By Walter Wasacz
November 24, 2014
It's showtime for Karen Brown at Savvy Chic.
Women and men - couples, groups and singles - enter the small shop in Eastern Market and go directly to the room just to the left of the register. People seem to know what they are looking for. Clothes. Very cool clothes, in fact.
Much of the buzz seems to be about the section dedicated to "savvy gents," introduced earlier this fall by Brown's assistant, Randal Jacobs, who studied fashion in London and has worked for high-end fashion houses in New York, including Ralph Lauren and Public School
Brown, who opened Savvy Chic
on Riopelle St. in 2000, works the shoppers in a friendly, casual way, with Jacobs offering details to specific questions. They do it as a team and it's impressive to watch. Some people drift into the main room, filled with scented candles, jars of imported sauces, kitchenware, greeting cards, stationery and other items. It is fun, active; a lyrical scene, helped by the rhythms of sexy downtempo music by Zero 7, Air and other, mostly European, electronic artists.
If the vibe seems a bit like a dance lounge in, say, Paris, that is purely intentional. While Brown talks to customers and other visitors about products or personal history - it seems like many here, including Brown, are Detroiters who've moved away for a time and are now back home - Jacobs talks of a desire to visit Berlin, where weekend-long dance parties at the famed Berghain club are the norm.
The space may feel international but is also hyperlocal at the same time. There is never any doubt that this is Detroit. The market surrounds the shop; butchers and meatpackers are less than a block away. The makerspace OmniCorp Detroit
is next door on the corner of Division St., and also runs above the store and up the block towards Alfred St..
Brown herself is a former nightclub owner who says the experience helped her come up with the exact style and the environment she wanted for Savvy Chic. She studied painting at what is now the College for Creative Studies with designs on moving to Paris and continuing her art career there.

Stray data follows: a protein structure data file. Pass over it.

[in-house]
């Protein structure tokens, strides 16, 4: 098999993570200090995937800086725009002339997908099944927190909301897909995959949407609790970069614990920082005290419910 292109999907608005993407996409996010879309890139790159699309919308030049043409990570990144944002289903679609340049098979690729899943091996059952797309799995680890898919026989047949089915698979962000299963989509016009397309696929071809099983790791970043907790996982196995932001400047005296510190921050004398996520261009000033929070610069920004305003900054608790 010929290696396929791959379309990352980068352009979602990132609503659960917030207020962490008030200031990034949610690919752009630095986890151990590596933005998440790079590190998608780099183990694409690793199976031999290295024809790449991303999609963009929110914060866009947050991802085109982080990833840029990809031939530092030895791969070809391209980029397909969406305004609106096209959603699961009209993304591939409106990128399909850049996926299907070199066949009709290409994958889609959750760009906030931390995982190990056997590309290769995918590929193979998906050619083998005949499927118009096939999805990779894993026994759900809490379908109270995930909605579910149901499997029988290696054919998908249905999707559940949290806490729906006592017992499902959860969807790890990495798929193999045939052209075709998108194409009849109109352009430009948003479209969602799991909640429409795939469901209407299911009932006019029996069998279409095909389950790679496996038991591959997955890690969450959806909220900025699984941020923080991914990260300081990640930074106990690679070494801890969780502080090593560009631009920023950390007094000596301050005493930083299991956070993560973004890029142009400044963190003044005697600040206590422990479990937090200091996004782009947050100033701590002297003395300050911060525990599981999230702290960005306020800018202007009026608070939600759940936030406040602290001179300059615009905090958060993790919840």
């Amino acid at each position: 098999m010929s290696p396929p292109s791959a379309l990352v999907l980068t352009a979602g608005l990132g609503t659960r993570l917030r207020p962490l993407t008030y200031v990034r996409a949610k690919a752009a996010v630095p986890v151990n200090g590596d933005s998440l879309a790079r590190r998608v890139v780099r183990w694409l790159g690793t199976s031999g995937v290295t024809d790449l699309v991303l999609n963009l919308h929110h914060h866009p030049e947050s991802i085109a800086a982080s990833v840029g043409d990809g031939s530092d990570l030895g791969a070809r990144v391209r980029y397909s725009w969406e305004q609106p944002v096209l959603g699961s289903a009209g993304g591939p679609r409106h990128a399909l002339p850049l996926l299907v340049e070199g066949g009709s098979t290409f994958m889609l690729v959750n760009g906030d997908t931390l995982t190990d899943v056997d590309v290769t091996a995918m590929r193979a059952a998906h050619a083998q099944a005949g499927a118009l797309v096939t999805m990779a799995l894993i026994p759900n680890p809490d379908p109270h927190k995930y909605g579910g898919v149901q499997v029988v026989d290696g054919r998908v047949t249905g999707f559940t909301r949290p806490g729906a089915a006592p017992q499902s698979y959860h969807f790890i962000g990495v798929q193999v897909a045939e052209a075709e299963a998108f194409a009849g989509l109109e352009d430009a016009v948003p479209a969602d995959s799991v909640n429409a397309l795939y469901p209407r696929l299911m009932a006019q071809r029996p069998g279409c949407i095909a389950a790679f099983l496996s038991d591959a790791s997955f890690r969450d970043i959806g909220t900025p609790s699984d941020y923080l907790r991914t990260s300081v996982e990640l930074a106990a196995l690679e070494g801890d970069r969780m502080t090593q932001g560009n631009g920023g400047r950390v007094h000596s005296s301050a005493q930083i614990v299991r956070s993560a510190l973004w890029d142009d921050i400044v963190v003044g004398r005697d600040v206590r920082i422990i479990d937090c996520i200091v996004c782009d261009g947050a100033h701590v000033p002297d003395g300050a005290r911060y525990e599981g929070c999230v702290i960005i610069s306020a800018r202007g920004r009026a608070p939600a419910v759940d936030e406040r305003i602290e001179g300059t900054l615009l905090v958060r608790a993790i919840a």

Instead, she found herself in San Diego, married with two children at the end of the 1980s.
"My ex-husband and I opened a jazz club there called Sax," Brown says. "But over a 10-year period it evolved into a dance club, because everyone wanted to dance."
She says that in the nightclub business every detail could mean the difference between success and failure.
"The sound and the lights have to be right, the mood has to be set just right," Brown says.
When she moved back to Detroit and opened her shop she brought her near-obsession with design aesthetics with her.
Brown calls herself "a fanatic" about all the details that go into every presentation at Savvy Chic. Every item seems to be perfectly placed. Even the way that the aromatic candles are organized appears to guide the customers through the store - by the nose - beginning with orange blossom and black currant fragrances as you enter the main room from the street.
As you walk deeper into the store there is more, including candles scented with pomegranate, blood orange, bergamot and grapefruit coriander. In the corner, near the front, are various teas, jars of lemon curd, artichoke pesto, pepper relish, imported oils and vinegars and a basil cucumber hand wash.
Tucked into another corner on the opposite wall are cookbooks, art books, sticky notes (one called "Freudian Slips"), birthday and friendship cards with humorous sayings like "I still miss my ex, but my aim is getting better," and napkins that read "Goodbye Mr. Wrong."
In the second room are men's and women's apparel, including denim, wool and leather goods, from designers like Omar X, Anakata, Cyberoptix and Happy Socks.
Brown says the menswear section - curated by Jacobs, who runs the "shop within a shop" with Brown's son Miles - has given Savvy Chic more balance, adding that men may have regarded the store as one that appealed more to ladies' interests before.
"Menswear was the missing link," Brown says. "Now men do not feel left out when a couple comes to the shop. There is more here to bring men in and keep them happy and interested."
Brown says she is looking forward to the holidays, when she should see a spike in her business; and after the holidays, when she takes an entire month off to travel, buy new product, and change the look of her store.
"This will be my third year doing this. So far, it's working out great," Brown says. "I'm on the road for two weeks, spend time in New York buying and getting some new ideas, then come back and re-do the shop. It re-energizes me, it creates a buzz when I re-open. I recommend doing this to everyone who has a small business."
Savvy Chic is at 2712 Riopelle St. in Detroit's Eastern Market. It's open Tuesday through Saturday, 10 a.m. - 6 p.m.
All photos by Doug Coombe.